Cite This Page:

Joslin Diabetes Center. "Scientists advance understanding of human brown adipose tissue and grow new cells." ScienceDaily. ScienceDaily, 22 April 2013. <www.sciencedaily.com/releases/2013/04/130422175840.htm>.
Joslin Diabetes Center. (2013, April 22). Scientists advance understanding of human brown adipose tissue and grow new cells. ScienceDaily. Retrieved August 28, 2014 from www.sciencedaily.com/releases/2013/04/130422175840.htm
Joslin Diabetes Center. "Scientists advance understanding of human brown adipose tissue and grow new cells." ScienceDaily. www.sciencedaily.com/releases/2013/04/130422175840.htm (accessed August 28, 2014).

Share This




More Health & Medicine News

Thursday, August 28, 2014

Featured Research

from universities, journals, and other organizations


Featured Videos

from AP, Reuters, AFP, and other news services

Mini Pacemaker Has No Wires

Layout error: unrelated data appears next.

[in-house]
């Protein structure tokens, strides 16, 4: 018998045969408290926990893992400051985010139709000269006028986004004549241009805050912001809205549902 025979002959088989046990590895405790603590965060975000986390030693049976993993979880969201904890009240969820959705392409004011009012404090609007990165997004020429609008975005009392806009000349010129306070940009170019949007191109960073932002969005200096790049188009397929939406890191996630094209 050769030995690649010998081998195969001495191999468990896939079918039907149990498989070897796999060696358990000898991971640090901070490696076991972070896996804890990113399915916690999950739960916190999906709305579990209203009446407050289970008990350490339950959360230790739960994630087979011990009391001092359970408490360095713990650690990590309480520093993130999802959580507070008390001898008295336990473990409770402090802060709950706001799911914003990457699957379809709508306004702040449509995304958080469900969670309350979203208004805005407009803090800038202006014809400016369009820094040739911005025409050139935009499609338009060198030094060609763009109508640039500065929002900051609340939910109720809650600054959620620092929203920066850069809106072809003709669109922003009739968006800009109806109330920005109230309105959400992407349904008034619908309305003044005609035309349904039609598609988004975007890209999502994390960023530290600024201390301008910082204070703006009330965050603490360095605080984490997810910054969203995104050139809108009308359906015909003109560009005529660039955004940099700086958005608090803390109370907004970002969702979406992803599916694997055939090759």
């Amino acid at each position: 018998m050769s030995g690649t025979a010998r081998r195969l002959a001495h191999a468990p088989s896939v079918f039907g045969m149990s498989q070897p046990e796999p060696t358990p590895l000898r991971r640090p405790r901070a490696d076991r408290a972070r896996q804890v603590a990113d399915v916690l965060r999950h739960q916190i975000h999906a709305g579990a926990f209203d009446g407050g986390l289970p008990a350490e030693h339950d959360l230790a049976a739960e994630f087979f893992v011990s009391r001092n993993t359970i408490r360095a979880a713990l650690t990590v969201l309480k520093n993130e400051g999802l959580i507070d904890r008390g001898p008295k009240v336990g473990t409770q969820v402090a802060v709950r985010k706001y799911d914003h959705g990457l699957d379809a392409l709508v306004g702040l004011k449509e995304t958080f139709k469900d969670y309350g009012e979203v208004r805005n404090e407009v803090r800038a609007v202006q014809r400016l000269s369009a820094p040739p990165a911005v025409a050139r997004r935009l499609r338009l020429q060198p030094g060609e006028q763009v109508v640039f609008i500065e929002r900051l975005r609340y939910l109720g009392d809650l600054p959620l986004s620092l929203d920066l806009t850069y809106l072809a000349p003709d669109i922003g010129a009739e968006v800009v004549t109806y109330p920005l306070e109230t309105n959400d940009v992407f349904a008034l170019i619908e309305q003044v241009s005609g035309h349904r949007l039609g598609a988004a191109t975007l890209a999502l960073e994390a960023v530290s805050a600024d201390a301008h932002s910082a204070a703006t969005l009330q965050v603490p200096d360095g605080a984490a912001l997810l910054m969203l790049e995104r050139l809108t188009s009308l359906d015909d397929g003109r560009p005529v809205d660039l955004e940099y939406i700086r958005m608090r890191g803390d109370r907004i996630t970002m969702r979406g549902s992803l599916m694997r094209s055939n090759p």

Mini Pacemaker Has No Wires

Ivanhoe (Aug. 27, 2014) Cardiac experts are testing a new experimental device designed to eliminate major surgery and still keep the heart on track. Video provided by Ivanhoe
Powered by NewsLook.com
After Cancer: Rebuilding Breasts With Fat

After Cancer: Rebuilding Breasts With Fat

Ivanhoe (Aug. 27, 2014) More than 269 million women are diagnosed with breast cancer each year. Many of them will need surgery and radiation, but there’s a new simple way to reconstruct tissue using a patient’s own fat. Video provided by Ivanhoe
Powered by NewsLook.com
Blood Clots in Kids

Blood Clots in Kids

Ivanhoe (Aug. 27, 2014) Every year, up to 200,000 Americans die from a blood clot that travels to their lungs. You’ve heard about clots in adults, but new research shows kids can get them too. Video provided by Ivanhoe